Maldivian entrepreneur and Jumhooree Party (JP) leader Qasim Ibrahim has played a pivotal role in previous presidential elections, often seen as a "king maker" due to his influence and ability to sway the outcome of elections.
Qasim has been instrumental in securing presidencies for both Maldivian Democratic Party (MDP) and Progressive Party of Maldives (PPM) in the past, something he stressed on during his campaign for the presidential election.
His party had high hopes of winning the 2023 presidential election without forming a coalition.
Qasim did not participate in the 2018 presidential election due to him living in exile, resulting from escaping imprisonment during Abdulla Yameen's presidency. However, he has been a candidate in four out of the five presidential elections held since the current Maldives Constitution was enacted 15 years ago.
Despite never taking a lead in any of the elections he contend in, Qasim was always regarded as the country's "king maker" that eventually decided who assumed power.
In this year's presidential election, Qasim Ibrahim's popularity appears to have waned significantly. Despite leading a party with over 22,000 members, he was unable to secure more than 6,000 votes, indicating a significant decline in his political influence.
This election also marks the lowest number of votes he secured.
In 2008, Qasim secured 27,056 (15.32 percent) votes in the first multi-party election. Out of the four presidential candidates, the JP leader secured the lowest.
His second presidential run was in 2013 where he secured 48,131 (23.34 percent) votes.
However, coming in fifth out of eight candidates in the 2023 presidential election, despite his strong campaign efforts, is a significant defeat for Qasim.
Former Home Minister Umar Naseer, who contested the election as an independent candidate without much support, also garnered around 6,000 votes. Meanwhile, the Maldives National Party (MNP), led by former Defense Minister and Dhangethi MP Mohamed Nazim, boasts 9,838 members. In the last parliamentary elections, he secured his seat with a margin of 1,071 votes.
Despite facing significant challenges and running as an independent candidate, Umar Naseer managed to secure over 6,000 votes in the first round of the presidential race. This demonstrates his ability to garner support even without the backing of a political party.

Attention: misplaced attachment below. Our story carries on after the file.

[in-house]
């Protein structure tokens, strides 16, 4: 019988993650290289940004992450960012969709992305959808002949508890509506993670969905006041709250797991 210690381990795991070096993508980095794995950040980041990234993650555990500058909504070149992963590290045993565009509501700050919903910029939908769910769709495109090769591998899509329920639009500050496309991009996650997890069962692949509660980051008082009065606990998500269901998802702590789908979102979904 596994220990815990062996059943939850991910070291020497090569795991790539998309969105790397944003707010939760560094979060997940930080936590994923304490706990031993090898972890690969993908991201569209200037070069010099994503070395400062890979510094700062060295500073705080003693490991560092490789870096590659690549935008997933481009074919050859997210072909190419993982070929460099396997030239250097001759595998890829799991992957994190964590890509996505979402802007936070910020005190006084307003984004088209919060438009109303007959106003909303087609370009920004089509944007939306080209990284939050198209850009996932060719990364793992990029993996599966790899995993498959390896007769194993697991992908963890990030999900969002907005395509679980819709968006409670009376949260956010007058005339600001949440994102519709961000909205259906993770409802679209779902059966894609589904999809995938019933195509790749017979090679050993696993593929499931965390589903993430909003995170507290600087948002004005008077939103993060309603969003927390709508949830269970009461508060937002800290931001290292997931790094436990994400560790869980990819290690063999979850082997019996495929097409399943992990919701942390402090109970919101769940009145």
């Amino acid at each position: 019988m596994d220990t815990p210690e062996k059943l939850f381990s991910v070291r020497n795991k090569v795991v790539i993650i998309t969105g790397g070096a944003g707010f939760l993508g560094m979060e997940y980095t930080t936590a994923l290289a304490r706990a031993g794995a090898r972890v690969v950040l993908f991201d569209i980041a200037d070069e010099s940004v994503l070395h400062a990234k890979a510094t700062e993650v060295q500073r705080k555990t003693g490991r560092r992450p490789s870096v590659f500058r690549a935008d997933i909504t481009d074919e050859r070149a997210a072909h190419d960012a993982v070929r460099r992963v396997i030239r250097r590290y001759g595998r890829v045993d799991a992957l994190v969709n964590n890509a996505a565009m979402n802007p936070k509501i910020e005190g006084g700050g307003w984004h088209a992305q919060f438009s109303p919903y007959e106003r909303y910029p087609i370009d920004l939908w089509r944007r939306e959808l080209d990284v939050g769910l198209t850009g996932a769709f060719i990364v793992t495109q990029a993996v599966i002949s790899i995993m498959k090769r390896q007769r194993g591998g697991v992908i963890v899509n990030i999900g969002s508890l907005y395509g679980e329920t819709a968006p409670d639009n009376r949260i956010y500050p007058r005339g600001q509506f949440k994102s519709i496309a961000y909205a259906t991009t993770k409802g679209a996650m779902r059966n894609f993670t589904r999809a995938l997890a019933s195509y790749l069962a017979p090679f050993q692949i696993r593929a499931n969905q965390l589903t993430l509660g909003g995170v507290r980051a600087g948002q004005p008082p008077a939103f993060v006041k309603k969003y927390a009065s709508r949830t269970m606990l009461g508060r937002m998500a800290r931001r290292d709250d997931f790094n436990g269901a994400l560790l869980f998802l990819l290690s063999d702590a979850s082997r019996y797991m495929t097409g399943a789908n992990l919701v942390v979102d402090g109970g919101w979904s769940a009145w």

Besides Qasim, Maldives National Party (MNP) leader and former Minister of Defense Mohamed Nazim was the other contender to face a similar defeat in this year's election.
Despite having 9,838 registered members in MNP, Nazim received only 1,813 votes, which amounted to just 0.83 percent of the total votes in the presidential election.
While Nazim was elected to Dhangethi MP seat with 1,071 votes in the last parliamentary election, he secured just five votes from his constituency in the presidential election.
Nazim's campaign agent, Vilimalé MP Ahmed Usham said they were now looking into the reasons that led to the MNP leader's low vote count. Usham further said that the significantly low votes from Malé City could also be a reason behind it.
"We believe this is why the results faced significant impact. We garnered very low results from Malé and other cities. Whatever the case, we did not secure the results that were expected. We did not receive the support compared to our efforts," Usham said.
Usham also said that the Maldives still had only two major political ideologies, which could explain Nazim's lower-than-expected result in the presidential election.
Nazim's last campaign venue was his own constituency, Dhangethi. The strong welcome reception for Nazim during his campaign visit did not reflect in the eventual result.
Dr. Mohamed Muizzu, the candidate from Progressive Party of Maldives (PPM) and People's National Congress (PNC) coalition took the lead in the first round of the presidential election by securing 101,000 votes with Maldivian Democratic Party (MDP) candidate Ibrahim Mohamed Solih, who is seeking re-election coming in second by securing over 86,000 votes.
For a successful first round election, candidates must secure over 50 percent of the votes. However, none of the candidates managed a 50 percent sweep of votes due to which the election has moved for a second round, scheduled for September 30.